Genetics of Coronary Artery Disease in Alaska Natives

  • Comuzzie, Anthony G (PI)
  • MacCluer, Jean (PI)

    Project: Research project

    Project Details

    Description

    DESCRIPTION (provided by applicant): GOCADAN (Genetics of Coronary Artery Disease in Alaska Natives) is a study of the relative contributions of genetic and environmental factors to cardiovascular disease (CVD) in Eskimos in the Norton Sound region of Alaska. CVD and its risk factors are increasing rapidly in Alaska Eskimos as their lifestyle and traditional diets become westernized. During Phase I, we have collected family data on 1214 GOCADAN participants. Initial analyses of the Phenotypic data show a high prevalence of atherosclerotic plaque and self-reported CVD, in the presence of favorable lipoprotein, blood pressure, and insulin resistance profiles, but high levels of smoking, pathogen burden, and C-reactive protein (CRP). Our genetic analyses show that key CVD risk factors have significant heritabilities, and have detected pleiotropic effects on CVD- related phenotypes. Our initial genome scan has identified promising quantitative trait loci (QTLs) for CVD-related phenotypes including a QTL for diabetes on chromosome 2q, a QTL for lipid levels on chromosome 19, and a QTL for blood pressure phenotypes on chromosome 2p. Because the data collected so far raise many unanswered questions concerning the relatives contribution of genes and environment to the high prevalence of atherosclerotic plaque and CVD in this population, we propose to continue this study with the following specific aims: 1) examine positional candidate genes in proximity to CVD risk factor QTLs using Bayesian quantitative trait nucleotide (QTN) analysis to identify genetic variation that accounts for our linkage signals, 2) continue genome-wide linkage and other quantitative genetic analyses of CVD-related phenotypes collected in Phase I and II examinations, including new phenotypes collected in Phase II, 3) assess the genetic contribution to changes in CVD-related phenotypes between Phase I (baseline) and Phase II (follow-up) examinations, and 4) continue to serve as the Data Coordinating Center and as a resource for Norton Sound Health Corporation, MedStar Research Institute and Cornell Medical Center in the Phase II re-examination of family members. This study should prove invaluable in the identification of genetic factor that interact with lifestyle and diet to increase susceptibility to CVD in both Alaskan Eskimos and the general population. GOCADAN will lead to valuable therapeutic and prevention strategies for Eskimos and other populations, where the epidemics of obesity, diabetes, and CVD are increasing rapidly.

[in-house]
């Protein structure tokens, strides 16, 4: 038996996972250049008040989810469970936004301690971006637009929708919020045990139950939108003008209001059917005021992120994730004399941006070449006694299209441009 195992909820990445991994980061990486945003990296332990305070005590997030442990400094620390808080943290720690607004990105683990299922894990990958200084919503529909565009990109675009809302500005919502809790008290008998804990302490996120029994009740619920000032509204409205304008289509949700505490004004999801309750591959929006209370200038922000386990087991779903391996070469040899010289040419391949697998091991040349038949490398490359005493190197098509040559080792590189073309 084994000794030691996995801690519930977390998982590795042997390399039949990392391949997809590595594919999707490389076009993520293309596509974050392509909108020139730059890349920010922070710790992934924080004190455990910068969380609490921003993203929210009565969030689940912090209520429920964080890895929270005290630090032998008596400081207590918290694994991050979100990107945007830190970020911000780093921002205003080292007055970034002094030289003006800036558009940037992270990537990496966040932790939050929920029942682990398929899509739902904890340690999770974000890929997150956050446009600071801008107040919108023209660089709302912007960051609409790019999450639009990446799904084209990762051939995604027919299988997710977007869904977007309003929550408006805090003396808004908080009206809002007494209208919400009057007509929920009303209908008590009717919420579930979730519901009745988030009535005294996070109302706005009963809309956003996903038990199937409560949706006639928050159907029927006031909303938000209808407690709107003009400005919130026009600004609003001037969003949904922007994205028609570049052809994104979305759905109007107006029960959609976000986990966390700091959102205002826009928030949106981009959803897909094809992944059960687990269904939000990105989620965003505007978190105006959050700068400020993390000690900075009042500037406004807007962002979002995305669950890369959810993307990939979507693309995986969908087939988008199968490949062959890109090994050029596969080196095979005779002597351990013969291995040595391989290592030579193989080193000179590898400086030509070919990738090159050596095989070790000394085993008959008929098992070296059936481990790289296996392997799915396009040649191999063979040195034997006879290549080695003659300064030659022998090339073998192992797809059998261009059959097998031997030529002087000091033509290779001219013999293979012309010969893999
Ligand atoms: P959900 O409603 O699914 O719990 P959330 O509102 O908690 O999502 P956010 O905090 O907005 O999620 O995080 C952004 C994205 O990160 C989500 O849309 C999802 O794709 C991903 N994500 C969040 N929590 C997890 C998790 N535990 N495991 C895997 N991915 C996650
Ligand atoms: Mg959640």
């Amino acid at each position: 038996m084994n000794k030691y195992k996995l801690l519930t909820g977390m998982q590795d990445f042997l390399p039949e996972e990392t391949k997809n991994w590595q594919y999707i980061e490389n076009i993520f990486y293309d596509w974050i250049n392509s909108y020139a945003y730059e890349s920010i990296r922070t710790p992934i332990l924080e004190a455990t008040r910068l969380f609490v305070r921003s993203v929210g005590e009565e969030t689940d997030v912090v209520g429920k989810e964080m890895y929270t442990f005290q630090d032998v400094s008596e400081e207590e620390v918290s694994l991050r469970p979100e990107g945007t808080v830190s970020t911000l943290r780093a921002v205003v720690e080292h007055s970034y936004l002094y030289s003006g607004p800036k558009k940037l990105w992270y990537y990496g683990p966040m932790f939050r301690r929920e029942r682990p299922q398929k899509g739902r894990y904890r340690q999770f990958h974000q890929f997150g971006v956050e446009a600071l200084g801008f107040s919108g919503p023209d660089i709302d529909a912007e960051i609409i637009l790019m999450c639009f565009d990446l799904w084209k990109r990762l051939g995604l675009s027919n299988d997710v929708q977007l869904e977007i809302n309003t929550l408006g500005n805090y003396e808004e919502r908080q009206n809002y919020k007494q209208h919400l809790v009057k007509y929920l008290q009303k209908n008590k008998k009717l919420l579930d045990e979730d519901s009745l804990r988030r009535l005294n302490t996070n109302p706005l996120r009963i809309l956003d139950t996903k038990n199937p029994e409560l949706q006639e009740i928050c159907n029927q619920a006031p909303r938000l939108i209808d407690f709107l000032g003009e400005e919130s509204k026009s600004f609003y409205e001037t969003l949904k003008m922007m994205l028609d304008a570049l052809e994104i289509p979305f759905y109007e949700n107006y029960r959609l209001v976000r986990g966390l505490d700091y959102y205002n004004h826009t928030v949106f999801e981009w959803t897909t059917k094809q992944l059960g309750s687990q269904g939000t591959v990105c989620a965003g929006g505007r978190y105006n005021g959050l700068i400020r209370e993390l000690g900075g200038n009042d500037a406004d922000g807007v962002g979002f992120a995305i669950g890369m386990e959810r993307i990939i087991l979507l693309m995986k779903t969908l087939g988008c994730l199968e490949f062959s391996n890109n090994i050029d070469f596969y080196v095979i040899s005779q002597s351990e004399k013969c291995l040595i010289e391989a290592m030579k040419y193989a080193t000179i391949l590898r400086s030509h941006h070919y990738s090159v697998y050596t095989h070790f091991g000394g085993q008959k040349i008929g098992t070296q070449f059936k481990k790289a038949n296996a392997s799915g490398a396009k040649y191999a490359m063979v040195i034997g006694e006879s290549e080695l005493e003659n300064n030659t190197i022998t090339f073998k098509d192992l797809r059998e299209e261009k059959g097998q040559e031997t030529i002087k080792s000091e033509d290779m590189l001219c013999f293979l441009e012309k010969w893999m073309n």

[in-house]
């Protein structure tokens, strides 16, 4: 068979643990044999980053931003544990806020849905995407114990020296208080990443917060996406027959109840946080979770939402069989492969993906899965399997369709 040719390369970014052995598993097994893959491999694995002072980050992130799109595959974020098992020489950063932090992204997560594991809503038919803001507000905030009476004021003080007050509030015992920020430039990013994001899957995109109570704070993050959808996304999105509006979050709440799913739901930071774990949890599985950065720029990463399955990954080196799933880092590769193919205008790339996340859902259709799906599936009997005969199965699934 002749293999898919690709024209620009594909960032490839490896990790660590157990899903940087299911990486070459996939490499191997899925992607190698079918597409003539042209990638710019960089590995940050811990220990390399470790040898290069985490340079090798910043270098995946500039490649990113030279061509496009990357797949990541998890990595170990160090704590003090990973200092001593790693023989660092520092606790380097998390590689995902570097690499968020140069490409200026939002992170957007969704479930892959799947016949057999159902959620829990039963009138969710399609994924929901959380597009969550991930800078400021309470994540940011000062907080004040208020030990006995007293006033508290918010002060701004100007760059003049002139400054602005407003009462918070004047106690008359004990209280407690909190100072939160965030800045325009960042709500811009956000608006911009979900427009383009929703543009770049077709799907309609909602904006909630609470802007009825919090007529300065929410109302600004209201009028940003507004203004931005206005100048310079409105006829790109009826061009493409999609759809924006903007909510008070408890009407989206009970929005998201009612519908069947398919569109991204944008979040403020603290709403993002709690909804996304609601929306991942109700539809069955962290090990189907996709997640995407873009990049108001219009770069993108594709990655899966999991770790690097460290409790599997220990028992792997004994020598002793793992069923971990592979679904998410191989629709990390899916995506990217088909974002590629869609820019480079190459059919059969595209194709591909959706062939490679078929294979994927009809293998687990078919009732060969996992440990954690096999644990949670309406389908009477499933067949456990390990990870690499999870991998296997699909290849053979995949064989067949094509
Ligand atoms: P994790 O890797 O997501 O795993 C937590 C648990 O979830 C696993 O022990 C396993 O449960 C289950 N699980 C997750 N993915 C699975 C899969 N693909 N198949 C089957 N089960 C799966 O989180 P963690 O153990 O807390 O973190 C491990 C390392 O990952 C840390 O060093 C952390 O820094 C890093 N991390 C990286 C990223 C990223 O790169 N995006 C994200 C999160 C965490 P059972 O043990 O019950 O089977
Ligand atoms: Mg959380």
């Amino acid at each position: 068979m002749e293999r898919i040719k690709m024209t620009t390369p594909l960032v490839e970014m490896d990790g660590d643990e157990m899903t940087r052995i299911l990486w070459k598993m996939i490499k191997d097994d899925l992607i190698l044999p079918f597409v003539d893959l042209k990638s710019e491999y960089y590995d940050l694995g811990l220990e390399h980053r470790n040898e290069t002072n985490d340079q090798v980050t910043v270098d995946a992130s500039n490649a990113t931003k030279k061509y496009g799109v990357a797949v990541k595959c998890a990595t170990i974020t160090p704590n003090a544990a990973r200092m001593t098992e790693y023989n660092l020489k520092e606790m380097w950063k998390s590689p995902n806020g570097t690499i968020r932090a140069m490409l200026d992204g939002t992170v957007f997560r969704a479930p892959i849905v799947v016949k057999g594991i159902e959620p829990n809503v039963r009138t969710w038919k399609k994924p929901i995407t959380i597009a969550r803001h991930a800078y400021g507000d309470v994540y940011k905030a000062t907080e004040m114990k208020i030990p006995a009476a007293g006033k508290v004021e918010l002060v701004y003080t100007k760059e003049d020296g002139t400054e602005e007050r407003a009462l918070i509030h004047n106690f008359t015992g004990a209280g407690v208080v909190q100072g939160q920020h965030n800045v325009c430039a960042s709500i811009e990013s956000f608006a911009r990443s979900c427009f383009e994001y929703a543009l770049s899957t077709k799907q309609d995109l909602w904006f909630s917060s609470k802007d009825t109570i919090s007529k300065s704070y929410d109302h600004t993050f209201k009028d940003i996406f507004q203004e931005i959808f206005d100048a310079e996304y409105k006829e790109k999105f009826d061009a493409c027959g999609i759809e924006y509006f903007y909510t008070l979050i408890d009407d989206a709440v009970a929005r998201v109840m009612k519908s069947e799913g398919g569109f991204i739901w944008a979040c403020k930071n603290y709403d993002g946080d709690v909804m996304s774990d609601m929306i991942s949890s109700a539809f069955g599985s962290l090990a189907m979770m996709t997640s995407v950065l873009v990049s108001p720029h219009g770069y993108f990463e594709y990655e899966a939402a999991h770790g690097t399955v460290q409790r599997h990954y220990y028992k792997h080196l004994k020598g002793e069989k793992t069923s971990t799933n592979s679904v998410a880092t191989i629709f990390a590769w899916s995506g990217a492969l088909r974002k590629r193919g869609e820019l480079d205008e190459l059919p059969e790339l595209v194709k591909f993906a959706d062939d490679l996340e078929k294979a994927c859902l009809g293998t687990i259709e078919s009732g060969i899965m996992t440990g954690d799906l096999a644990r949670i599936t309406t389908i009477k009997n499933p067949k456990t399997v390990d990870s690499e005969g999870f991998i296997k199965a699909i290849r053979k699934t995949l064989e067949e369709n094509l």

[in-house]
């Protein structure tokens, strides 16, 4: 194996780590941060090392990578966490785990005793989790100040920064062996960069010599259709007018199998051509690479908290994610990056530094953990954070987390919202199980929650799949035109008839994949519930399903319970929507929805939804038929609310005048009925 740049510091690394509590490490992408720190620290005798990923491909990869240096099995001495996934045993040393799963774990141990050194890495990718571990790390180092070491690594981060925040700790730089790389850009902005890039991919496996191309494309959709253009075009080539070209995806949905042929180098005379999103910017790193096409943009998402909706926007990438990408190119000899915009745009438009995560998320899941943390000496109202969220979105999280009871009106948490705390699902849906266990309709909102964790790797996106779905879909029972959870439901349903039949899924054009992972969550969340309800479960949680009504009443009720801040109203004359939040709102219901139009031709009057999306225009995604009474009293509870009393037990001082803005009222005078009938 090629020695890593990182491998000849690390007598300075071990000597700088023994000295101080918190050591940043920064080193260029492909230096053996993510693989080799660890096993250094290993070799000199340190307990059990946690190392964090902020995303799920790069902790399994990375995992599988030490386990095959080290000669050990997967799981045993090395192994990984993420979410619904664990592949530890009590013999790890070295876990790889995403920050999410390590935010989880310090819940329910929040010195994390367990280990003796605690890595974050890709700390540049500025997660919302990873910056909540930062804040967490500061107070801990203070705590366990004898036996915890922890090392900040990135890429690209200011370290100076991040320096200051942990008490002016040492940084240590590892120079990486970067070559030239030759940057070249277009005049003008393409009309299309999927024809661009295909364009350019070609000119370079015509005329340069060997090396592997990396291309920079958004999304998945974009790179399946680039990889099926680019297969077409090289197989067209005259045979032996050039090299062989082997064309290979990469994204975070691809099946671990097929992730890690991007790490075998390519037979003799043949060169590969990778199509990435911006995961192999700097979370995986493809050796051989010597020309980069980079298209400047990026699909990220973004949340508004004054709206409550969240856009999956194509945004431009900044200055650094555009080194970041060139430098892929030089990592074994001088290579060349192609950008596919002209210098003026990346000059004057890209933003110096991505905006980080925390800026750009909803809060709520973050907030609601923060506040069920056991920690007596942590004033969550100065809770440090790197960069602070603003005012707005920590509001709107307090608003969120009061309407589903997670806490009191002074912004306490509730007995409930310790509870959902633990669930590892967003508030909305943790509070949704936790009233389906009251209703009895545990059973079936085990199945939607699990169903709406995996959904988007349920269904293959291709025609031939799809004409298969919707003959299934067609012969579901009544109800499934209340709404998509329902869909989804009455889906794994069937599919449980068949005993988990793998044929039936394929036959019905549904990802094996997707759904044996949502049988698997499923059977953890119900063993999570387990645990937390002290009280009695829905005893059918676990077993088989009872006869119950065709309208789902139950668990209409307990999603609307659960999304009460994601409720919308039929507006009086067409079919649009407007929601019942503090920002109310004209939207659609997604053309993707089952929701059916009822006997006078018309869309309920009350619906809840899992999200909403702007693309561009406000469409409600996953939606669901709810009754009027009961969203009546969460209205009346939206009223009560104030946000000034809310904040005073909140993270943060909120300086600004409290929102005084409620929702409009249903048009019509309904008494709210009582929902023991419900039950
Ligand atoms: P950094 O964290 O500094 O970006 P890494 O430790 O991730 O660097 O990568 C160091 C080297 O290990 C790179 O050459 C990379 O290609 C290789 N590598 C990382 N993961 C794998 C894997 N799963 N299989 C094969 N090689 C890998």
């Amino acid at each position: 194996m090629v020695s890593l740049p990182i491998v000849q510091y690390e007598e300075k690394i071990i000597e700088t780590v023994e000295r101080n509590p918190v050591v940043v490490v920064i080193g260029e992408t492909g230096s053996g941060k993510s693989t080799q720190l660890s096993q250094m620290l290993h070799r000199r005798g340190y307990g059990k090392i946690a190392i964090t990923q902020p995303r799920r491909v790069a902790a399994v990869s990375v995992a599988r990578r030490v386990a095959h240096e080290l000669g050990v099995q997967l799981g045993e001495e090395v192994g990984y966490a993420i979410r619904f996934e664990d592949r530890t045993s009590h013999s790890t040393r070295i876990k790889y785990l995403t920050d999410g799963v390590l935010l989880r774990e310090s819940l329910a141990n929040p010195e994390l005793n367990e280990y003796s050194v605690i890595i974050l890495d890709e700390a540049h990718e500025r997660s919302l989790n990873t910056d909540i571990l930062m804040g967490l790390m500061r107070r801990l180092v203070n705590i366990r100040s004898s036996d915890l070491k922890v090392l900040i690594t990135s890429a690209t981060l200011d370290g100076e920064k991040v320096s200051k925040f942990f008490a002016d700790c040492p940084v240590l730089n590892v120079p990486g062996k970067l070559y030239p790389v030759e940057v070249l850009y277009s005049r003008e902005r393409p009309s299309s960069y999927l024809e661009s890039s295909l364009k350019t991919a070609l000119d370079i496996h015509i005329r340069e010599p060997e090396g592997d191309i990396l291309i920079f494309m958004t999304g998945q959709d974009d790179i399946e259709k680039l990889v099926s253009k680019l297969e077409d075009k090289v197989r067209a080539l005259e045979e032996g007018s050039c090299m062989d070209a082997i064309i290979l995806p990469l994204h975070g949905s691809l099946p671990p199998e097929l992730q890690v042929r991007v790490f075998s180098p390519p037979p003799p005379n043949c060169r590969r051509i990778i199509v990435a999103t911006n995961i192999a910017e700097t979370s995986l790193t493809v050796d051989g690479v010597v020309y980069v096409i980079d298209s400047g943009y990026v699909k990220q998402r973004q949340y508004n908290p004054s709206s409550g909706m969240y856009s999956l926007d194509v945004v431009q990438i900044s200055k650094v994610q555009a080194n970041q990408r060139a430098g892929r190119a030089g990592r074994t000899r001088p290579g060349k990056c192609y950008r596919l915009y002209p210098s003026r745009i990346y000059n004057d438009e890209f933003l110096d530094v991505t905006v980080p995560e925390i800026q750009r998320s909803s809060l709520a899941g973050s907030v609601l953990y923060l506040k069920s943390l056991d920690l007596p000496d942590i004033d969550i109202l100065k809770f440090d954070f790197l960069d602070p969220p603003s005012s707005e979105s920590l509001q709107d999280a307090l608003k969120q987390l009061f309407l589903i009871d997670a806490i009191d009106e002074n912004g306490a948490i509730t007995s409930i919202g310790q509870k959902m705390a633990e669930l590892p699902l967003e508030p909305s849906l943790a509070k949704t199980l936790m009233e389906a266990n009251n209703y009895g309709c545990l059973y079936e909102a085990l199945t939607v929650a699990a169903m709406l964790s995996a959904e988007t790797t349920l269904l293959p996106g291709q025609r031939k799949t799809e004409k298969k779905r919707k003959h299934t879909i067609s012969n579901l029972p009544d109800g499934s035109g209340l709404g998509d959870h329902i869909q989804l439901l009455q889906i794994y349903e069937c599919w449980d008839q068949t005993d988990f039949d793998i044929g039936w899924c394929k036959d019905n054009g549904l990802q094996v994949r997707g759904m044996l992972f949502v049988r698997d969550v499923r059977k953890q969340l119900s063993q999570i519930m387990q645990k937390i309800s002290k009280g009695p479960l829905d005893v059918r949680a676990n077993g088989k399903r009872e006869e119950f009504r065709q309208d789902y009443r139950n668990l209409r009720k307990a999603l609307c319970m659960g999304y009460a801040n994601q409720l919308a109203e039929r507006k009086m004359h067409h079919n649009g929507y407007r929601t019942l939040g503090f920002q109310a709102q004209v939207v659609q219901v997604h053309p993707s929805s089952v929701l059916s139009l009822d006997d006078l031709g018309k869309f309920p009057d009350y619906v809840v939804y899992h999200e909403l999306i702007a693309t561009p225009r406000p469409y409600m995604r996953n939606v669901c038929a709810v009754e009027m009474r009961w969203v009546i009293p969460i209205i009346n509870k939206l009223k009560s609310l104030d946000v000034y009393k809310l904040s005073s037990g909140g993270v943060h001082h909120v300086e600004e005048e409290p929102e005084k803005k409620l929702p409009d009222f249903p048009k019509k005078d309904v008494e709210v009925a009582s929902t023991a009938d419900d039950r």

StatusFinished
    Effective start/end date9/27/056/30/12

    Funding

    • National Institutes of Health: $632,400.00
    • National Institutes of Health: $633,969.00
    • National Institutes of Health: $667,556.00
    • National Institutes of Health: $636,723.00

    ASJC

    • Medicine(all)

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